I am sorry this is happening, that has to be frustrating. Without seeing the binding and boot, it is hard to tell what may be going on. My initial impression is that either the toe of your boot is making contact with the lever when striding or there is possibly something causing the toe lever from staying locked when you are touring..
Would you be able to take a few photos and e-mail them into firstname.lastname@example.org? A photo of the binding locked and un-locked, with and without the boot, would be perfect!
I checked the bindings and the bots.
The boots are Scarpa Maestrale RS, and when inserted into the toepiece there is a plenty of room between the boot and the lever.
However, I found out that the lever on one binding does not firmly click into the locked position, it takes just a touch to flip it into skiing mode. The other one seems to lock into the touring position reasonably well.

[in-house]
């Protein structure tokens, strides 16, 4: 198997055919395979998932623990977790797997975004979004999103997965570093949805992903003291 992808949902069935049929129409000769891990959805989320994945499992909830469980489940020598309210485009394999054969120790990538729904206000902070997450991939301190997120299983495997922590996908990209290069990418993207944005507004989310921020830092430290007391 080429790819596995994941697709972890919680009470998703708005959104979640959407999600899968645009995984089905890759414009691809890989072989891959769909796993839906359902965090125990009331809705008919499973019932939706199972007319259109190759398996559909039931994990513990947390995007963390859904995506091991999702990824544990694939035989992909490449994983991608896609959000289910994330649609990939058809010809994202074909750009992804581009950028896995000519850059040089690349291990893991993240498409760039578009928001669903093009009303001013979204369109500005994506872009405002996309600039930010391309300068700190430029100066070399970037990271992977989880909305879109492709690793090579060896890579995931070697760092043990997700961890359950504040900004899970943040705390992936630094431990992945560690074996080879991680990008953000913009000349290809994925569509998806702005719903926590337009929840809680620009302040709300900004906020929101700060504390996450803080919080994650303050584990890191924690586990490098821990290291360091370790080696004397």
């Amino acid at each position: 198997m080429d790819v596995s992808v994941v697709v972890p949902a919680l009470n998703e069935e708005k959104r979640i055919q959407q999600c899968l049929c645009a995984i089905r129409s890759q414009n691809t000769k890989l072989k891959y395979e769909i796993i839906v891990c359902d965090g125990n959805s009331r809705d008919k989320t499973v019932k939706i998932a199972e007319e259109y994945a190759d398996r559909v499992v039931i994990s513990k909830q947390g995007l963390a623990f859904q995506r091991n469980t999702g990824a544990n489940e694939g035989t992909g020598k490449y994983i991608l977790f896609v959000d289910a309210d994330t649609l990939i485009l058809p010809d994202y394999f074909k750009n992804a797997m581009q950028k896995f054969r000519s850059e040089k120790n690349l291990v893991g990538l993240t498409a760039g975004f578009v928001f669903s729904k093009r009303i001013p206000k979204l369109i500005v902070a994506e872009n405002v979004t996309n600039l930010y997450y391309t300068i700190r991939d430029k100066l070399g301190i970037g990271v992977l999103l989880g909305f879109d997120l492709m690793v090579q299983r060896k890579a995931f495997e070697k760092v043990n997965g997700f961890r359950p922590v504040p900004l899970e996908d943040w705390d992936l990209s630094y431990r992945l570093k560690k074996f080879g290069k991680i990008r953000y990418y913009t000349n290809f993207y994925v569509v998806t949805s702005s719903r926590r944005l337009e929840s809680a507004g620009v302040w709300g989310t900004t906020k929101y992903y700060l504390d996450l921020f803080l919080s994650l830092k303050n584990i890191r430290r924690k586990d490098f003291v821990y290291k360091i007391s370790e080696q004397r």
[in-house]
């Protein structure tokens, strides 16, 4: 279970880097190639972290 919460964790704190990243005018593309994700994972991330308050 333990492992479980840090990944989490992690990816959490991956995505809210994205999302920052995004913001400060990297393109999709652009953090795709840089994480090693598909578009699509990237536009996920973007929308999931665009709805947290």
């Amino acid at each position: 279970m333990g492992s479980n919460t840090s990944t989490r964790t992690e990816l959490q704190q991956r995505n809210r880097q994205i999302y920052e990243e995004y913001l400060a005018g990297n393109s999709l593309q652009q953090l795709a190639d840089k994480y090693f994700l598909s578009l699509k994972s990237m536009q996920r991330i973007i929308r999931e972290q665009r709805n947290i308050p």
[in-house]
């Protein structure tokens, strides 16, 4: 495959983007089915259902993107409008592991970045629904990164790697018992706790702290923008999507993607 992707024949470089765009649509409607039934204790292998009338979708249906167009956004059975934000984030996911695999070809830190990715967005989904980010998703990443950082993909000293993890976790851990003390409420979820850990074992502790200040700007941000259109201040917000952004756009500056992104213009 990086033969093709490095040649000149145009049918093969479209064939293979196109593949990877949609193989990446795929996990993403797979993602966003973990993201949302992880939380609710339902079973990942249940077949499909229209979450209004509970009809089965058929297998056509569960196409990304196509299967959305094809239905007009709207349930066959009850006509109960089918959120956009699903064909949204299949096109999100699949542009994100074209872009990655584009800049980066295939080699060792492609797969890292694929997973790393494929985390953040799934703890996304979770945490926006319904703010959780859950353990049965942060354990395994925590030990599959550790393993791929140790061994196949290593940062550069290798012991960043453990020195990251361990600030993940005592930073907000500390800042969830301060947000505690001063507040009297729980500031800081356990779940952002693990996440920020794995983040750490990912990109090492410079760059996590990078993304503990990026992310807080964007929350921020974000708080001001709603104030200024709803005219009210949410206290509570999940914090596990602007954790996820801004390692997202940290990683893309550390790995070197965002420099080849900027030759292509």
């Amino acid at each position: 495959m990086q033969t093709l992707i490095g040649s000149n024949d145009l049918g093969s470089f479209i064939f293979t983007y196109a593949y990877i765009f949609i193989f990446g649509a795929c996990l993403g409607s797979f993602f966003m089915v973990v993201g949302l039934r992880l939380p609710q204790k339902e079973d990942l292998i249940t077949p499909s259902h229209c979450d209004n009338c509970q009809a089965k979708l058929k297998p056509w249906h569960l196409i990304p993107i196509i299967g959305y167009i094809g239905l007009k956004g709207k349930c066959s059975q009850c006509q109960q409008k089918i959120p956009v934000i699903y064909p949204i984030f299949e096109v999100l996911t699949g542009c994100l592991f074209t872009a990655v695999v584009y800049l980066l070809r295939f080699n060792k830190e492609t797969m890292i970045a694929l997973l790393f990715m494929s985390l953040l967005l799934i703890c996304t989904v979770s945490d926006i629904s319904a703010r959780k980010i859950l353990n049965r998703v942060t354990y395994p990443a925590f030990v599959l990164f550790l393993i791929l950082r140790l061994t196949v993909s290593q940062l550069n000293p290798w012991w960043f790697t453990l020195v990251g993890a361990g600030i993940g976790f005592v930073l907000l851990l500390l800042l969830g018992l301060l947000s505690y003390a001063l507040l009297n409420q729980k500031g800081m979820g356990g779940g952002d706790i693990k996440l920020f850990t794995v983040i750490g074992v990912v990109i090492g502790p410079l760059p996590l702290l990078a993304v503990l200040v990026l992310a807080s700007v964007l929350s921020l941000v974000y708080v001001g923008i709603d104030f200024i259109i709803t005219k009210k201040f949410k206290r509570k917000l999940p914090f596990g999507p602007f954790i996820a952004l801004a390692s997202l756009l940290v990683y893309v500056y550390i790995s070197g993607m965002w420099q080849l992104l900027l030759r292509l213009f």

I think, the problem is that the spring-loaded pin in the lever that retains the lever in the walk position does not fully engage on one of the bindings. I am attaching the close-up photos of the toepieces in the walk mode. The first photo shows the "good toepiece" and the second is the "bad toepiece", you can see that the pins are at different levels. (please let me know if you see both photos, as the reply form show only one). Thanks.
weight: 110 lbs
Ski: atomic bentchetler mini
Skier Type: aggressive